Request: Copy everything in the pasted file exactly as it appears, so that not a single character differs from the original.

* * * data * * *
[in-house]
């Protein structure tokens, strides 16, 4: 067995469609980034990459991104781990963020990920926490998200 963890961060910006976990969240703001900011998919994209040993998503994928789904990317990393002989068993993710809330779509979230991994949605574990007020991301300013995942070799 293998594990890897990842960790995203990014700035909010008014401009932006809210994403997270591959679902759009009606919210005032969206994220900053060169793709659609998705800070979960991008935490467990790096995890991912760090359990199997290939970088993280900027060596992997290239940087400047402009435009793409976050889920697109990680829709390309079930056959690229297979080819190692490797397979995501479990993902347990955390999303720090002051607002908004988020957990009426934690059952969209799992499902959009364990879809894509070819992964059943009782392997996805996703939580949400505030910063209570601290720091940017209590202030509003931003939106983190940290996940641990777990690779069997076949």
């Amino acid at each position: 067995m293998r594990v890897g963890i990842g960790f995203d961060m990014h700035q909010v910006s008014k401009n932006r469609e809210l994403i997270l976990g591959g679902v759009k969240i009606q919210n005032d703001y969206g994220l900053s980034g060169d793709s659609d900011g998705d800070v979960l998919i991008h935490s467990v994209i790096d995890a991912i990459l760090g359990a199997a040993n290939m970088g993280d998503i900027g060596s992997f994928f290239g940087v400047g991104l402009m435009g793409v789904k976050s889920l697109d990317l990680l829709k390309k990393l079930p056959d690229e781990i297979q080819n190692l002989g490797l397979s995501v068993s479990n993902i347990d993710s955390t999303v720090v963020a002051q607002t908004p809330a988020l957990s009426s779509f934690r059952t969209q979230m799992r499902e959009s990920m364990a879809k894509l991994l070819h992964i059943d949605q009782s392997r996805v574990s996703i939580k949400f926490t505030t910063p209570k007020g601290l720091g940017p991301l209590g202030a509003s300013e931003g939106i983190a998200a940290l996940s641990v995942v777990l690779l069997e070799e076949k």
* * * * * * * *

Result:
[in-house]
């Protein structure tokens, strides 16, 4: 067995469609980034990459991104781990963020990920926490998200 963890961060910006976990969240703001900011998919994209040993998503994928789904990317990393002989068993993710809330779509979230991994949605574990007020991301300013995942070799 293998594990890897990842960790995203990014700035909010008014401009932006809210994403997270591959679902759009009606919210005032969206994220900053060169793709659609998705800070979960991008935490467990790096995890991912760090359990199997290939970088993280900027060596992997290239940087400047402009435009793409976050889920697109990680829709390309079930056959690229297979080819190692490797397979995501479990993902347990955390999303720090002051607002908004988020957990009426934690059952969209799992499902959009364990879809894509070819992964059943009782392997996805996703939580949400505030910063209570601290720091940017209590202030509003931003939106983190940290996940641990777990690779069997076949």
């Amino acid at each position: 067995m293998r594990v890897g963890i990842g960790f995203d961060m990014h700035q909010v910006s008014k401009n932006r469609e809210l994403i997270l976990g591959g679902v759009k969240i009606q919210n005032d703001y969206g994220l900053s980034g060169d793709s659609d900011g998705d800070v979960l998919i991008h935490s467990v994209i790096d995890a991912i990459l760090g359990a199997a040993n290939m970088g993280d998503i900027g060596s992997f994928f290239g940087v400047g991104l402009m435009g793409v789904k976050s889920l697109d990317l990680l829709k390309k990393l079930p056959d690229e781990i297979q080819n190692l002989g490797l397979s995501v068993s479990n993902i347990d993710s955390t999303v720090v963020a002051q607002t908004p809330a988020l957990s009426s779509f934690r059952t969209q979230m799992r499902e959009s990920m364990a879809k894509l991994l070819h992964i059943d949605q009782s392997r996805v574990s996703i939580k949400f926490t505030t910063p209570k007020g601290l720091g940017p991301l209590g202030a509003s300013e931003g939106i983190a998200a940290l996940s641990v995942v777990l690779l069997e070799e076949k």